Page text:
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Stanton Drew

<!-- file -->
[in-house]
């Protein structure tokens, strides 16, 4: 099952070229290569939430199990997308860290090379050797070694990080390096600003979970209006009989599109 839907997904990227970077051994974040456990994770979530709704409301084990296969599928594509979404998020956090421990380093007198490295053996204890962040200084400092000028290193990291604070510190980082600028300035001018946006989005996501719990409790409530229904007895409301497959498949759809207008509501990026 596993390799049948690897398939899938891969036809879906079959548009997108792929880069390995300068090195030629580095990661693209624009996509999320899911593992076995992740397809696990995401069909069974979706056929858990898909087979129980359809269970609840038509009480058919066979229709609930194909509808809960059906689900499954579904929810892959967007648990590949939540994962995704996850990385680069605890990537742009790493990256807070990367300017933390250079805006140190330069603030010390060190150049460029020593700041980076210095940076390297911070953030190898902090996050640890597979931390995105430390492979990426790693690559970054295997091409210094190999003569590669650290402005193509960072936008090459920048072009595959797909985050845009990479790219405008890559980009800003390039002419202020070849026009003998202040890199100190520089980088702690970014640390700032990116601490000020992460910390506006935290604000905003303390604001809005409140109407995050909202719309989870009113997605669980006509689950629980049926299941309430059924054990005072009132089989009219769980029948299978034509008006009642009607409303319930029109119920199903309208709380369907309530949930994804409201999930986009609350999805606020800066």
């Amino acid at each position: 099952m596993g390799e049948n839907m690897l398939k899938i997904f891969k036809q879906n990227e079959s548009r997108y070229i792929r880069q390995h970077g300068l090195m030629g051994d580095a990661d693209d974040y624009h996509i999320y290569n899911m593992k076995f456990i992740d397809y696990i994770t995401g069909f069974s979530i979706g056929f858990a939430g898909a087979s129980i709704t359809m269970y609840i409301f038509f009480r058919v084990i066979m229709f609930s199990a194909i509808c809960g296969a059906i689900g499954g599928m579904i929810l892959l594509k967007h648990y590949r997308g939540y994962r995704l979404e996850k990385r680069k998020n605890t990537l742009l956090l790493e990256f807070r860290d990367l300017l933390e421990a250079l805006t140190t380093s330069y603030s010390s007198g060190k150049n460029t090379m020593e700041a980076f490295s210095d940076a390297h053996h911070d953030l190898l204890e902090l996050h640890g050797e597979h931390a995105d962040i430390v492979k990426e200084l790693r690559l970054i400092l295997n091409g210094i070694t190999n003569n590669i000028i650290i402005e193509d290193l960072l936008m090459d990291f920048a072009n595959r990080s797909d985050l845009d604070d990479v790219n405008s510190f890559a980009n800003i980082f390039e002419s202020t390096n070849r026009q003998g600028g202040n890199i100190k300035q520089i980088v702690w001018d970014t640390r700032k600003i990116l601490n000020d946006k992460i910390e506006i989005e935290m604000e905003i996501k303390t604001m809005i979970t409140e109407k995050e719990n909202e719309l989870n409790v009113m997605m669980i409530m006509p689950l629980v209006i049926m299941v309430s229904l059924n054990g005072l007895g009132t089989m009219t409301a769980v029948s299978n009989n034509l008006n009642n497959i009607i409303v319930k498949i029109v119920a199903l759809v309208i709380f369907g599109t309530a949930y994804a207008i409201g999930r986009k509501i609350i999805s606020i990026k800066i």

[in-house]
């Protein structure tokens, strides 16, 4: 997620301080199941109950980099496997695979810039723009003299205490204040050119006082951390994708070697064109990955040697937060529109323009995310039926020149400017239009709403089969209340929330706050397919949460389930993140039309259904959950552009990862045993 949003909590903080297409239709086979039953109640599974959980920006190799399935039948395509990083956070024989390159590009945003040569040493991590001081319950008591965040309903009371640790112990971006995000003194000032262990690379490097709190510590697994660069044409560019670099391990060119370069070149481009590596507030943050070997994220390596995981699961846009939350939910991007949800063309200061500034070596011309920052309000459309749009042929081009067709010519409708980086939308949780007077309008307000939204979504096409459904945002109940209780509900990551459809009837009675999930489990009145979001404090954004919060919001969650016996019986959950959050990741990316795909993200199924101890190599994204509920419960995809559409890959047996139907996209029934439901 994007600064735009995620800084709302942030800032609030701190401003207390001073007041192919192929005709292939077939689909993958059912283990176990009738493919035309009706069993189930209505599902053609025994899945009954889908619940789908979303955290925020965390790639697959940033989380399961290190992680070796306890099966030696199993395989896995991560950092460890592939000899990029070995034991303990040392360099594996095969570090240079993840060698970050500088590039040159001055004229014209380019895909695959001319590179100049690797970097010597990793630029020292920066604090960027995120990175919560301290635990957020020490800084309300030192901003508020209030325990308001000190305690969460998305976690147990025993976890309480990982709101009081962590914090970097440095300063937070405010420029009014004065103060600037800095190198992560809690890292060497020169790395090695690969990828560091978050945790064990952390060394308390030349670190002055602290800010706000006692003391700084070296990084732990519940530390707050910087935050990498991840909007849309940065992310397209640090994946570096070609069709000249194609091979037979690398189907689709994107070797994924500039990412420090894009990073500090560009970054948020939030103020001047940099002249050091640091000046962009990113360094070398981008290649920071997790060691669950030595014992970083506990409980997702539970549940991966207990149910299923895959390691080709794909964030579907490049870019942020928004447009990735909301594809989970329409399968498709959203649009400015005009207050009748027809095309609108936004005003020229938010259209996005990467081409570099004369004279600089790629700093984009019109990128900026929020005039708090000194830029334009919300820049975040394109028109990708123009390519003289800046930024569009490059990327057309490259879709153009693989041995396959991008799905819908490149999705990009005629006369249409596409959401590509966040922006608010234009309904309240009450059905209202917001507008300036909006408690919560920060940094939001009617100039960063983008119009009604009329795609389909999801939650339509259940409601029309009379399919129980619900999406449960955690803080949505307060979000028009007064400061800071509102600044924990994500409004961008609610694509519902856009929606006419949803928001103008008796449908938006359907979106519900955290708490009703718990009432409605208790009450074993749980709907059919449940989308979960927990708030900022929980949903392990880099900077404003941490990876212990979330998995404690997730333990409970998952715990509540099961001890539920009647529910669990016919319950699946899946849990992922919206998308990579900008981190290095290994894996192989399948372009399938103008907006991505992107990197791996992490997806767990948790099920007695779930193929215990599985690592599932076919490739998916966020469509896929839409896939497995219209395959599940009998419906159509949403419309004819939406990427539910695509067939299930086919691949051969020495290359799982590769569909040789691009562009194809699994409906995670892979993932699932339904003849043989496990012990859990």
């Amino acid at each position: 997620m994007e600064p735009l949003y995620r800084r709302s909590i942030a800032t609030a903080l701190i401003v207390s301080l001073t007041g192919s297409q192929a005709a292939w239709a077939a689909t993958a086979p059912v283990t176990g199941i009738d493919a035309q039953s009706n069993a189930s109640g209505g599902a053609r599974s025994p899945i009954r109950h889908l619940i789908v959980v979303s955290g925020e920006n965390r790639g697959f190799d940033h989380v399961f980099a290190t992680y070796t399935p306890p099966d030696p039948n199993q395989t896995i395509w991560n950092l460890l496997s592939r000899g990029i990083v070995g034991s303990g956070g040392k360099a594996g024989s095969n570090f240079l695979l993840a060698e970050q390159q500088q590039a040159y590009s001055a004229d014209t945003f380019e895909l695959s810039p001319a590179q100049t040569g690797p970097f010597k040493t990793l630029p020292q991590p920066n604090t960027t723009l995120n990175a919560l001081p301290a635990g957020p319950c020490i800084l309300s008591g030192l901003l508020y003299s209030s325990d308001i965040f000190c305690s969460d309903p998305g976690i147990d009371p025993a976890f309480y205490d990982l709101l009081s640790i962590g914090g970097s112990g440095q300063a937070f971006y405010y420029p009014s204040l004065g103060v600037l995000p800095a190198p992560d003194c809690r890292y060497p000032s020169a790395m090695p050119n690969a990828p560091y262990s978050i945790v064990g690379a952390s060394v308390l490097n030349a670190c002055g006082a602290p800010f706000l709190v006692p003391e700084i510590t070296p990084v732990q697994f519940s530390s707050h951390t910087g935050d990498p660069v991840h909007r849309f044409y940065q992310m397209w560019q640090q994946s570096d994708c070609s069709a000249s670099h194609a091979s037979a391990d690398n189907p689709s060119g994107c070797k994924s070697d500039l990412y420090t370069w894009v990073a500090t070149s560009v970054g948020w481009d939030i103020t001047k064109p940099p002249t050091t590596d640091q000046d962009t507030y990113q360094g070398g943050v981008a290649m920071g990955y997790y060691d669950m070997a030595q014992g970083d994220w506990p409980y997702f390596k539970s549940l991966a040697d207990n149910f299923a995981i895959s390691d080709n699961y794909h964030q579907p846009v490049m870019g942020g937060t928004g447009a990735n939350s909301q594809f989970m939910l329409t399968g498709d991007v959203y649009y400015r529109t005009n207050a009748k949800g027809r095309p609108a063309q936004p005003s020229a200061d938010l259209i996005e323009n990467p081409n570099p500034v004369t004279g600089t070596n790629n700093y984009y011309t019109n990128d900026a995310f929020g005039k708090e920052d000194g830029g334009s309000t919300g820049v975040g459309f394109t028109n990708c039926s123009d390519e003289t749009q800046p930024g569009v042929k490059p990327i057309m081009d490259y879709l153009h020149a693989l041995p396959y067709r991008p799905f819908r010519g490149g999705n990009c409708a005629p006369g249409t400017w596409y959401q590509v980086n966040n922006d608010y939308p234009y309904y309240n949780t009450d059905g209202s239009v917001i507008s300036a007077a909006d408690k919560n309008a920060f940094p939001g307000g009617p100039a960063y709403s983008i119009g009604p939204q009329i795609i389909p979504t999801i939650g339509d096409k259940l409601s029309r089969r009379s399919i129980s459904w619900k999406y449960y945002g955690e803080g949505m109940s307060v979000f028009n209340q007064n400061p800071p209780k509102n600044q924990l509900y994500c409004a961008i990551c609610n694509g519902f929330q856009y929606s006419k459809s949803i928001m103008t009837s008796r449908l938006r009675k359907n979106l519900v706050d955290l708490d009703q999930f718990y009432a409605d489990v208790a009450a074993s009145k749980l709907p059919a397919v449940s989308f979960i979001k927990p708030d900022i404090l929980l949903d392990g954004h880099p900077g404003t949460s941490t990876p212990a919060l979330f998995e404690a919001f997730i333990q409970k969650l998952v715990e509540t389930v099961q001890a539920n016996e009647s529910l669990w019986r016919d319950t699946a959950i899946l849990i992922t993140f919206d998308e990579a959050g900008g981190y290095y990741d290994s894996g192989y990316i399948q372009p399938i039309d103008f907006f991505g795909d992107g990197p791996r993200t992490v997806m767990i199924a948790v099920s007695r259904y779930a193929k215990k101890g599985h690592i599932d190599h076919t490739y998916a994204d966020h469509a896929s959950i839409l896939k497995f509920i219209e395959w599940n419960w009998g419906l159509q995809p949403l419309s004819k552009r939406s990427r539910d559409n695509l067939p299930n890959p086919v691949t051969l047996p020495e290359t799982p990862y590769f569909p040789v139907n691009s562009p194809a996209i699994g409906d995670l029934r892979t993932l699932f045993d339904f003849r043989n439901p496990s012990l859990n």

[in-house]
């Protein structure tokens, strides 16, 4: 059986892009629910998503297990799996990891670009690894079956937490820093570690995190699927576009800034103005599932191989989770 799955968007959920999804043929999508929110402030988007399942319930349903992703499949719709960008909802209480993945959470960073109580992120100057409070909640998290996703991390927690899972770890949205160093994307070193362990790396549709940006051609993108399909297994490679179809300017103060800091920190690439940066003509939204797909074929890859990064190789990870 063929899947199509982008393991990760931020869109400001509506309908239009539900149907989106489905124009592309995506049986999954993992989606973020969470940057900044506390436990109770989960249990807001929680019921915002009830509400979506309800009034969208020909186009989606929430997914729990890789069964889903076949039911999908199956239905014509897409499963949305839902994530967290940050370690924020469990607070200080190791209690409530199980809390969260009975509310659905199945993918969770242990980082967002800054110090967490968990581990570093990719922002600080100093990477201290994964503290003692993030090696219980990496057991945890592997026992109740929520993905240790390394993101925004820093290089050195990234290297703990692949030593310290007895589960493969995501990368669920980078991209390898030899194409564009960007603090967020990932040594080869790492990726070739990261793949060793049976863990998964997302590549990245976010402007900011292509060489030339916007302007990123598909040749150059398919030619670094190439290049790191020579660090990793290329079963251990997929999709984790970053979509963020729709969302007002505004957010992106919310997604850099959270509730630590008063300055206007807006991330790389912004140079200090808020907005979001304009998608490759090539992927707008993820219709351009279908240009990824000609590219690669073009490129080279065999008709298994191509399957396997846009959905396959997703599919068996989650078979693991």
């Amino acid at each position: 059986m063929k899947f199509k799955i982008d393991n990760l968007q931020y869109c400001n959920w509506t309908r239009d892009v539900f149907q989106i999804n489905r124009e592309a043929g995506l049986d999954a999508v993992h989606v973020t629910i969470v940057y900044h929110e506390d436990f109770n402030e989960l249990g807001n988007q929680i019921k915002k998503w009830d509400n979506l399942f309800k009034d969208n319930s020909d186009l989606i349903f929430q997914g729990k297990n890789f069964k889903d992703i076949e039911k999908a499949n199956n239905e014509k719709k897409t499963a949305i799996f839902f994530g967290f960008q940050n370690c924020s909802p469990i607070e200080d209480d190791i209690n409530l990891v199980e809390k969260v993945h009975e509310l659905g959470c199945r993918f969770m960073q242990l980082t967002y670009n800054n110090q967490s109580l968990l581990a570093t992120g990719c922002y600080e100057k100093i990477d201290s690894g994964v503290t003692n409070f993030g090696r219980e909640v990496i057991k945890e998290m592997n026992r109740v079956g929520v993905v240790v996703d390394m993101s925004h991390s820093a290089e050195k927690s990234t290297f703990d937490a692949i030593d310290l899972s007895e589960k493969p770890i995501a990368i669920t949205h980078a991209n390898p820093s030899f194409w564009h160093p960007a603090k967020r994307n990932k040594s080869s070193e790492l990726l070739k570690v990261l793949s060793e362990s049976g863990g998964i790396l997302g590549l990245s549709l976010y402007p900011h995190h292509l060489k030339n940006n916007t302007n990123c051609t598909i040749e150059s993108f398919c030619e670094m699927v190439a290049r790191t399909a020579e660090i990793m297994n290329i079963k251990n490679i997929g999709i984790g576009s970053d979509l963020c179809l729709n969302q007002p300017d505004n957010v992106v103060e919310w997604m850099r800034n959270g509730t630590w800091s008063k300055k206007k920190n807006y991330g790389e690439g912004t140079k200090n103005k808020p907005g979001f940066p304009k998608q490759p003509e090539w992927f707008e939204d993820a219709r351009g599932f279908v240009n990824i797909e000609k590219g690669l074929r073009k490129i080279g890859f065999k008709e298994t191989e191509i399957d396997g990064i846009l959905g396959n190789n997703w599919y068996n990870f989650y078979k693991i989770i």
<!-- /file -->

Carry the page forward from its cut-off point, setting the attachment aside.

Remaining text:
44 45 legend And heAling spirit of the stones A legend attached to Stanton Drew tells of how the stone circles were formed when a party of wedding guests and their fiddlers were turned to stone as punishment for allowing the Devil to fool them into extending their Saturday night revels beyond midnight, and into Sunday morning the Sabbath. When dawn broke, everybody had been turned to stone thus the stone circles are the petrified dancers, the avenues are the fiddlers, and the Cove is the bride and the groom with the drunken churchman at their feet. This same tale is attached to various stone circles throughout the land the Hurlers, the Merry Maidens, the Nine Maidens and numerous others. Another feature of the site, shared with Long Meg and Her Daughters and many other megalithic monuments, states that the Stanton Drew stones are uncountable. In 1750, it is said that John Wood tried to count the stones, but immediately a thunderstorm broke out, preventing him from completing the task. Another superstition relates how, on the sixth day of the full moon, at midnight, the stones walk down to the River Chew to get a drink. Beware getting in their way There are other magical stories related to stone circles, not least that the stones possess inherent curative properties. Hence the superstition of climbing through stone rings in order to be healed. Some say this is due to the presence of quartz, which in some form or another appears in every kind of rock used in the construction of megalithic monuments. Indeed the tradition of using quartz in healing and initiatory ceremonies is very ancient indeed. Above Drawing by H. Underhill, 1895. Below Cornish healing stone, from Bottrell, 1870
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